Achieving project milestones on time is essential to keep from falling behind. Missing one deadline often results in a series of missed deadlines, and before you know it, you’re buried in incompletions.
Struggling to meet a few deadlines is normal, but perpetually struggling isn’t. Despite project management methodology, if you’re regularly playing catch-up, postponing tasks, and pushing out your timelines, your deadlines probably are unrealistic.
To pull yourself and your team out of perpetual struggle, here’s how to plan a more achievable timeline for your projects:
Work backward from your goal
People have a tendency to overestimate what they can accomplish in a period of time because they haven’t accounted for dependencies. Many make the mistake of basing their estimates solely on the time it takes to perform the task. The worst thing you can do is estimate time for isolated tasks.
By anchoring all tasks to your final goal, your time estimates will be more accurate. You’re also less likely to forget to assign minor tasks. Working backward keeps your eye on the end result and forces you to consider how all goals are related.
To get a complete picture of what’s needed to reach your goal, ask yourself what needs to happen to achieve the end result and move backward. For example, to send out a direct mail piece, you need addresses. You also need someone to write the copy. To hire a copywriter, you need to know who to hire and have the money to pay them. Without working backward, you might miss the fact that you also need someone to stuff, stamp, and mail the envelopes. Miss that and you’ll be scrambling at the last minute to find someone willing to do the job quickly.
Dependencies are seen best by working backward
Working backward also allows you to see the relationship between tasks and adjust the amount of time allotted for each one. Clarizen points out that determining dependencies is the most difficult part of meeting a timeline. As projects gain complexity, tasks become intertwined with dependencies that aren’t always apparent.
For example, it might take someone five minutes to update the company website, but if the admin account is being used by someone else, it could take hours to complete. Or, if nobody knows the admin account’s password, it could take weeks to get in, putting the project far behind.
Login issues are a significant problem for many businesses. Trying to meet deadlines and not being able to log into administrative accounts is a common reason for postponed projects.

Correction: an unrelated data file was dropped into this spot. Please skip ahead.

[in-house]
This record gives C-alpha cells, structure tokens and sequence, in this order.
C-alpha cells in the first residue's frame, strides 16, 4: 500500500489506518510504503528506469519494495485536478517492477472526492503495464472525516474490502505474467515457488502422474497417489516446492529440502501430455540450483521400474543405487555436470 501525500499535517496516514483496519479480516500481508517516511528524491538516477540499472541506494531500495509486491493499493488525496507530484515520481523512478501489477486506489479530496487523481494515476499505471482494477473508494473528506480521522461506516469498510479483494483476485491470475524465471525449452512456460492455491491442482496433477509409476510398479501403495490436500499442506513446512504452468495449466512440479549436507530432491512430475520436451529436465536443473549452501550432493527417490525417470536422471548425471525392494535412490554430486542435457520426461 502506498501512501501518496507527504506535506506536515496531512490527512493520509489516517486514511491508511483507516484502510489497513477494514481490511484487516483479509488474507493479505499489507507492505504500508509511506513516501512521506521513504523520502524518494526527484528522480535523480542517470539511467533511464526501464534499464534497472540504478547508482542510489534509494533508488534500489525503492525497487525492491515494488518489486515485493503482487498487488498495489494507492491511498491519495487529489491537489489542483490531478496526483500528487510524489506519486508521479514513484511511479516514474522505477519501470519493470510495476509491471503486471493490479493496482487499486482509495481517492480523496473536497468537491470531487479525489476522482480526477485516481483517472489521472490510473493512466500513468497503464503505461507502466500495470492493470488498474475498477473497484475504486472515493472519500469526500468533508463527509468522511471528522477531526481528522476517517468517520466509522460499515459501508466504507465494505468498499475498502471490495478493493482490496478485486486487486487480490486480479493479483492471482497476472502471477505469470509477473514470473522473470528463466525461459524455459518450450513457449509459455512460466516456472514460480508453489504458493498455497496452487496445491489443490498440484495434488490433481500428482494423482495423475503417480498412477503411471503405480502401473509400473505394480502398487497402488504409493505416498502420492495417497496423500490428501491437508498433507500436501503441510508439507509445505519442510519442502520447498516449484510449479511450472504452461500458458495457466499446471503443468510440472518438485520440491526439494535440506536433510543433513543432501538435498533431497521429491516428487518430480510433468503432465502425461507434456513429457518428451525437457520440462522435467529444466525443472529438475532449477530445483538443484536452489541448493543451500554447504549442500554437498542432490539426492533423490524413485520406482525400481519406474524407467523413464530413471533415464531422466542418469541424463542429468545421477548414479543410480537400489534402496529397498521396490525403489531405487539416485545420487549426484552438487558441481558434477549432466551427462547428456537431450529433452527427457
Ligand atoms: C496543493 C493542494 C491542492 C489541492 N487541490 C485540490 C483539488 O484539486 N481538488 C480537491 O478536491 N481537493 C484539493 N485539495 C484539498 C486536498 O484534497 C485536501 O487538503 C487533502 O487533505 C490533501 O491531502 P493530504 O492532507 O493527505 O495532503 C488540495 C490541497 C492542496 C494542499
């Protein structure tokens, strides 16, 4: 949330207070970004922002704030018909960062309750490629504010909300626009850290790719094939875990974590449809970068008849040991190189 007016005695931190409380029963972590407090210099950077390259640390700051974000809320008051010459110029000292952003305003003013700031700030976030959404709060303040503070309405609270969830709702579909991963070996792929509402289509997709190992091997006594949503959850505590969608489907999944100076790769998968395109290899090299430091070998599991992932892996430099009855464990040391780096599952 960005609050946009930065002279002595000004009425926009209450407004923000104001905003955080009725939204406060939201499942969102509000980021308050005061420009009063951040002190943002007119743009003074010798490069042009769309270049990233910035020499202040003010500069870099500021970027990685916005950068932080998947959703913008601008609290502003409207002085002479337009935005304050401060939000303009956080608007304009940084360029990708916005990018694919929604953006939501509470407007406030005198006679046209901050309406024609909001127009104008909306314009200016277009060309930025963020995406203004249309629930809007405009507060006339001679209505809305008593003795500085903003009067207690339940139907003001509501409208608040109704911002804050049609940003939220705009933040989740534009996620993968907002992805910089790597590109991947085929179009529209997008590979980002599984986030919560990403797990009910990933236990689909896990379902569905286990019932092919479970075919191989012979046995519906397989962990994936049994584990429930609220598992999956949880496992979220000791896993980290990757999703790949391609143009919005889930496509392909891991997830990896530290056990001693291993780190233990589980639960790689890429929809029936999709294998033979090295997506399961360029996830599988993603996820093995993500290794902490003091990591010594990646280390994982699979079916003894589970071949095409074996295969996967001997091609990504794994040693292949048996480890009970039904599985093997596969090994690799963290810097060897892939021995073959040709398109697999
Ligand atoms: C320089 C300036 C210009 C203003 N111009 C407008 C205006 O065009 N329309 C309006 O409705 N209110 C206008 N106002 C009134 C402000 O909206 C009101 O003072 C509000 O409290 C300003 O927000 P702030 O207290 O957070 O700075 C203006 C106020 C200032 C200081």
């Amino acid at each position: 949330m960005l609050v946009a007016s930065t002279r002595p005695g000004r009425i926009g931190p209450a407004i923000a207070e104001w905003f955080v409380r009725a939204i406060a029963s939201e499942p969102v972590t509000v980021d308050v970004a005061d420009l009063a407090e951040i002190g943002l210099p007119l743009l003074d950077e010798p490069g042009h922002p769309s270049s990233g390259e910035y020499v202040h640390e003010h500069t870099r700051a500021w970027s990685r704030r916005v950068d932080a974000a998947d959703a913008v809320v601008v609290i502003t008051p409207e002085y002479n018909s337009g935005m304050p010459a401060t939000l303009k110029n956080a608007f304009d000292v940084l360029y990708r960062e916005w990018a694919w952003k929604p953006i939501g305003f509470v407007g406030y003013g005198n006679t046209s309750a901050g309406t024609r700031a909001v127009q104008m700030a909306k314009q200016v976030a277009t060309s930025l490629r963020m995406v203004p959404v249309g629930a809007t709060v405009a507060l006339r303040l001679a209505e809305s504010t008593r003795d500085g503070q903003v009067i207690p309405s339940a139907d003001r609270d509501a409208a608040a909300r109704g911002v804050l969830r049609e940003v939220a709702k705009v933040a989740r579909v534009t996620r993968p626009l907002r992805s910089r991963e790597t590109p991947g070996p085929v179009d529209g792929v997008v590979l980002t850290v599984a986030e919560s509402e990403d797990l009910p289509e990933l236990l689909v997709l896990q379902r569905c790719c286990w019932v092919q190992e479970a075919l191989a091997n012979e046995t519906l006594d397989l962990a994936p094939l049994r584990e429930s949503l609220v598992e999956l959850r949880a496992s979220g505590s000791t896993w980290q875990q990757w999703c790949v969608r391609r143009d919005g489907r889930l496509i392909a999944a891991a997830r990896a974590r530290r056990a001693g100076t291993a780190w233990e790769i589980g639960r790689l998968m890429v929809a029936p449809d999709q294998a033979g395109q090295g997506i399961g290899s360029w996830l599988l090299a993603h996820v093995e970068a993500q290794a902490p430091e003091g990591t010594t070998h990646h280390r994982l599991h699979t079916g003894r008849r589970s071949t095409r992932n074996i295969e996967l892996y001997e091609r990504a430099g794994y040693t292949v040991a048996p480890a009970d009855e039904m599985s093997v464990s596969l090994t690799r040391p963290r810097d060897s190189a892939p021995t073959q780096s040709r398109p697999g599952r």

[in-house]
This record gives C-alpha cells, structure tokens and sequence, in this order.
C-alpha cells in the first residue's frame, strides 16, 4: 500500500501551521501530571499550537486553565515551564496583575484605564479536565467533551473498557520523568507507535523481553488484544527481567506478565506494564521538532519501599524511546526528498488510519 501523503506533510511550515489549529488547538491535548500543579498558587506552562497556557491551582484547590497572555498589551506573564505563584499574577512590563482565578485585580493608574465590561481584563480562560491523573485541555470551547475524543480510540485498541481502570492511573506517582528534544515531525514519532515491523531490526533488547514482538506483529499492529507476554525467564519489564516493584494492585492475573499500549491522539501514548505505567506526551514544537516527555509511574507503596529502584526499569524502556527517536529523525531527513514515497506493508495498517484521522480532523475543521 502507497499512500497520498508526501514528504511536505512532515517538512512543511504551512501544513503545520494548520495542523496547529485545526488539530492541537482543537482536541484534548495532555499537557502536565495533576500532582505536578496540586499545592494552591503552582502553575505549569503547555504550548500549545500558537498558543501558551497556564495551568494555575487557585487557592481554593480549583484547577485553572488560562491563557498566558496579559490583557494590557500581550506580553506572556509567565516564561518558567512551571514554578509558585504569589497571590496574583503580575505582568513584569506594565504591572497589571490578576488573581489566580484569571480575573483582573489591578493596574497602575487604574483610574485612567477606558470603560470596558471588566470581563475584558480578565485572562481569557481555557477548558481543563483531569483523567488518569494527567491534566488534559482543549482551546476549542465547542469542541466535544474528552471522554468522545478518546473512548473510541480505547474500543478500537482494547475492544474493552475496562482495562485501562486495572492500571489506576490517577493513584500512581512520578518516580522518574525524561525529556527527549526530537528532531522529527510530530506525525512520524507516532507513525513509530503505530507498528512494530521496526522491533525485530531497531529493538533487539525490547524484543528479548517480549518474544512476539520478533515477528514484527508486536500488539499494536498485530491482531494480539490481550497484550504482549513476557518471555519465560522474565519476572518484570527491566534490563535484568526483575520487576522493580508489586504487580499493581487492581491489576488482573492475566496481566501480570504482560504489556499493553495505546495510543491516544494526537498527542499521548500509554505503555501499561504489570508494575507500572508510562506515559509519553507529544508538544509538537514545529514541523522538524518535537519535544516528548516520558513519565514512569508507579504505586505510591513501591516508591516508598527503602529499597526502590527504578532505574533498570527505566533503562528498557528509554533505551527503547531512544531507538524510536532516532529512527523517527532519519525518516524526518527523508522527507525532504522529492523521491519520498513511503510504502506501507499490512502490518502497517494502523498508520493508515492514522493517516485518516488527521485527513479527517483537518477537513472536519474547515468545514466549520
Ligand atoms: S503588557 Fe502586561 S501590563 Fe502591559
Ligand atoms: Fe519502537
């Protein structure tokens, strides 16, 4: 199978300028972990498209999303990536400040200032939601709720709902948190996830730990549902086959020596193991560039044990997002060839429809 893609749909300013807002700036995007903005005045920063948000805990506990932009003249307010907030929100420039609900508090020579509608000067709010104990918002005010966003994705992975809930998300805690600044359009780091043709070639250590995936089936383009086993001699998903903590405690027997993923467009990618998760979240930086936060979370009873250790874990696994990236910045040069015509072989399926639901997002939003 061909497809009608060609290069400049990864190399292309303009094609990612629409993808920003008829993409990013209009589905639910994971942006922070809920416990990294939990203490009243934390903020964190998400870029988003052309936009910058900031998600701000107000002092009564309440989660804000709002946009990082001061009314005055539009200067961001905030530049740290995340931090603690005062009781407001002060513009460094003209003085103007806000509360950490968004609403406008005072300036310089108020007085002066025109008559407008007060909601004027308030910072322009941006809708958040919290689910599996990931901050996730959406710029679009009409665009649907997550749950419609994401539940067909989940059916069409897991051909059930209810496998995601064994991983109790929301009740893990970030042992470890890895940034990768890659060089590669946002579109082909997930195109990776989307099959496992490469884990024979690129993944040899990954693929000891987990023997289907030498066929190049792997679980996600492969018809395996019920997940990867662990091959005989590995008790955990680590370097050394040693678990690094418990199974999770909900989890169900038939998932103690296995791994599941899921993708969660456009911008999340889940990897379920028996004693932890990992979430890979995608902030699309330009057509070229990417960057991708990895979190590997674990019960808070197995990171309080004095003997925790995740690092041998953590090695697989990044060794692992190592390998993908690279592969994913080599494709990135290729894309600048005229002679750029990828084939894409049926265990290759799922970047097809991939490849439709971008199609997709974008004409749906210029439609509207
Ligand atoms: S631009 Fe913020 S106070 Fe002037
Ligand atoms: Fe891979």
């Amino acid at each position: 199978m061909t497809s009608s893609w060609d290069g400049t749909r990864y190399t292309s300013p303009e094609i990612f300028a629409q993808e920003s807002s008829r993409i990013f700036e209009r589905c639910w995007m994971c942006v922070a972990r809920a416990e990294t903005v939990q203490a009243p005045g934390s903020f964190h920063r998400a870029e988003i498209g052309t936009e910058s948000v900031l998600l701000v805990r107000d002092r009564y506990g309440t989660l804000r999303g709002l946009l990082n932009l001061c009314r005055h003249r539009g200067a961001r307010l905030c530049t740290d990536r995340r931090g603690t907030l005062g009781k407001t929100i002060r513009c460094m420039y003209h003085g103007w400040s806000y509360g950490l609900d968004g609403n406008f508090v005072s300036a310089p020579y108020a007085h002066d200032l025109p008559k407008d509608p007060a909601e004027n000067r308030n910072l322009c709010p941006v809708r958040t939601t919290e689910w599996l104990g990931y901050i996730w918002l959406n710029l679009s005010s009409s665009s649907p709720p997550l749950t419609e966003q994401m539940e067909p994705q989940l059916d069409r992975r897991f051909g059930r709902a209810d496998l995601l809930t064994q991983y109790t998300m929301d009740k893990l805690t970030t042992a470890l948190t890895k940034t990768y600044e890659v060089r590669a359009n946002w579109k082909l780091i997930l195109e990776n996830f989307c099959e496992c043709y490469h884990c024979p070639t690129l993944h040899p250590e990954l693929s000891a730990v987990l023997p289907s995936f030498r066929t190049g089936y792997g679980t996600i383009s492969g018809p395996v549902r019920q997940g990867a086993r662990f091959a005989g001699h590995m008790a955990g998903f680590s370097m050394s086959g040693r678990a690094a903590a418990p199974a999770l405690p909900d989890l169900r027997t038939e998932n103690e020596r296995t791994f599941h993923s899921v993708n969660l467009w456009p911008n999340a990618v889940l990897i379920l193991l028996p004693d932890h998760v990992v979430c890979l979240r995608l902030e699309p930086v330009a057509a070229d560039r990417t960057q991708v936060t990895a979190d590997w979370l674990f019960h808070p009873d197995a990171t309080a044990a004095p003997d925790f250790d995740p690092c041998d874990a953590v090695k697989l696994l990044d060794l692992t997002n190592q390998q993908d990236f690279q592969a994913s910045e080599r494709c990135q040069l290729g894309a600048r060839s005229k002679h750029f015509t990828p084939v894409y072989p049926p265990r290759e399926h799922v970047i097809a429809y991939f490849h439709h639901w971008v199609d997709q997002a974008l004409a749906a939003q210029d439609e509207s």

Be specific when defining your ultimate goal
Say you’re a website developer and your ultimate goal is to complete a website for a client. Although you have an idea of what a finished website looks like, you need to get specific. “A finished website” isn’t specific. How you define a finished website is with the material you’ll use to construct goals, milestones, and tasks placed along your project’s timeline.
Define your goal in terms of specific, quantifiable elements. For example, the website might be finished when the discussion forum has been launched, a minimum of 10 blog posts are published, and your e-commerce shop is ready. Defining these specific elements allows you to turn them into milestones and develop tasks that will lead to their completion.
Allow time for breakdowns
No project is immune from breakdowns. No matter how carefully you plan and organize, an aspect of the project is bound to go in an unplanned direction. While planning time for each task or milestone, pad that time for potential breakdowns. For example, if you have a milestone due January 4, push it out by another week. If that milestone is dependent on another task that usually ends up with breakdowns, push that milestone out further.
Clients know timelines aren’t accurate and expect projects to take longer than planned, but imagine how your next client will react when you maintain your original timeline, or close to it. Unheard of, but not impossible. Part of managing client expectations is planning for breakdowns so shifting the original timeline doesn’t double or triple completion time.